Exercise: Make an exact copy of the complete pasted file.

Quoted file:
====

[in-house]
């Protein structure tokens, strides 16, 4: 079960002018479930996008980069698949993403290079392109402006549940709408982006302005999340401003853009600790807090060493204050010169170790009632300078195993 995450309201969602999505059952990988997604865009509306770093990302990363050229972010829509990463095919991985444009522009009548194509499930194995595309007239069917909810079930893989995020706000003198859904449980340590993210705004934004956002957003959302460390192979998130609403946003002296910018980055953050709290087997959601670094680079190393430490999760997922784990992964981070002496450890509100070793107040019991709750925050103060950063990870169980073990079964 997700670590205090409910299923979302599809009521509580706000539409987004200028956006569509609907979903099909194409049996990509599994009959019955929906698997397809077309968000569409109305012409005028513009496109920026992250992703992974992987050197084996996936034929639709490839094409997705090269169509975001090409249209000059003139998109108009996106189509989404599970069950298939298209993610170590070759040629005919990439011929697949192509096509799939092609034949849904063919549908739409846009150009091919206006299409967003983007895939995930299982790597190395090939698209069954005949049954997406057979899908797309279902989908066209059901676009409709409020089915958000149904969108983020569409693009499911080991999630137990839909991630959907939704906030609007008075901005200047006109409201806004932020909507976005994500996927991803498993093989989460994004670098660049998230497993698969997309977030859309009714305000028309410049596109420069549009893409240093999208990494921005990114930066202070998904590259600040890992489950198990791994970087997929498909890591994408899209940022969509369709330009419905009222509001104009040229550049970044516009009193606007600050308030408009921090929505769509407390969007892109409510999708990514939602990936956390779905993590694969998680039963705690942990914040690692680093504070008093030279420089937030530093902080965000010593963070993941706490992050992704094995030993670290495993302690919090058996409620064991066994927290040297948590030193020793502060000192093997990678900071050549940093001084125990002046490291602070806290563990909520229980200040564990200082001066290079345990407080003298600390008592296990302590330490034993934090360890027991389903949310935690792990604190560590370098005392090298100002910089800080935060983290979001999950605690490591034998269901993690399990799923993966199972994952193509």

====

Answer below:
[in-house]
């Protein structure tokens, strides 16, 4: 079960002018479930996008980069698949993403290079392109402006549940709408982006302005999340401003853009600790807090060493204050010169170790009632300078195993 995450309201969602999505059952990988997604865009509306770093990302990363050229972010829509990463095919991985444009522009009548194509499930194995595309007239069917909810079930893989995020706000003198859904449980340590993210705004934004956002957003959302460390192979998130609403946003002296910018980055953050709290087997959601670094680079190393430490999760997922784990992964981070002496450890509100070793107040019991709750925050103060950063990870169980073990079964 997700670590205090409910299923979302599809009521509580706000539409987004200028956006569509609907979903099909194409049996990509599994009959019955929906698997397809077309968000569409109305012409005028513009496109920026992250992703992974992987050197084996996936034929639709490839094409997705090269169509975001090409249209000059003139998109108009996106189509989404599970069950298939298209993610170590070759040629005919990439011929697949192509096509799939092609034949849904063919549908739409846009150009091919206006299409967003983007895939995930299982790597190395090939698209069954005949049954997406057979899908797309279902989908066209059901676009409709409020089915958000149904969108983020569409693009499911080991999630137990839909991630959907939704906030609007008075901005200047006109409201806004932020909507976005994500996927991803498993093989989460994004670098660049998230497993698969997309977030859309009714305000028309410049596109420069549009893409240093999208990494921005990114930066202070998904590259600040890992489950198990791994970087997929498909890591994408899209940022969509369709330009419905009222509001104009040229550049970044516009009193606007600050308030408009921090929505769509407390969007892109409510999708990514939602990936956390779905993590694969998680039963705690942990914040690692680093504070008093030279420089937030530093902080965000010593963070993941706490992050992704094995030993670290495993302690919090058996409620064991066994927290040297948590030193020793502060000192093997990678900071050549940093001084125990002046490291602070806290563990909520229980200040564990200082001066290079345990407080003298600390008592296990302590330490034993934090360890027991389903949310935690792990604190560590370098005392090298100002910089800080935060983290979001999950605690490591034998269901993690399990799923993966199972994952193509």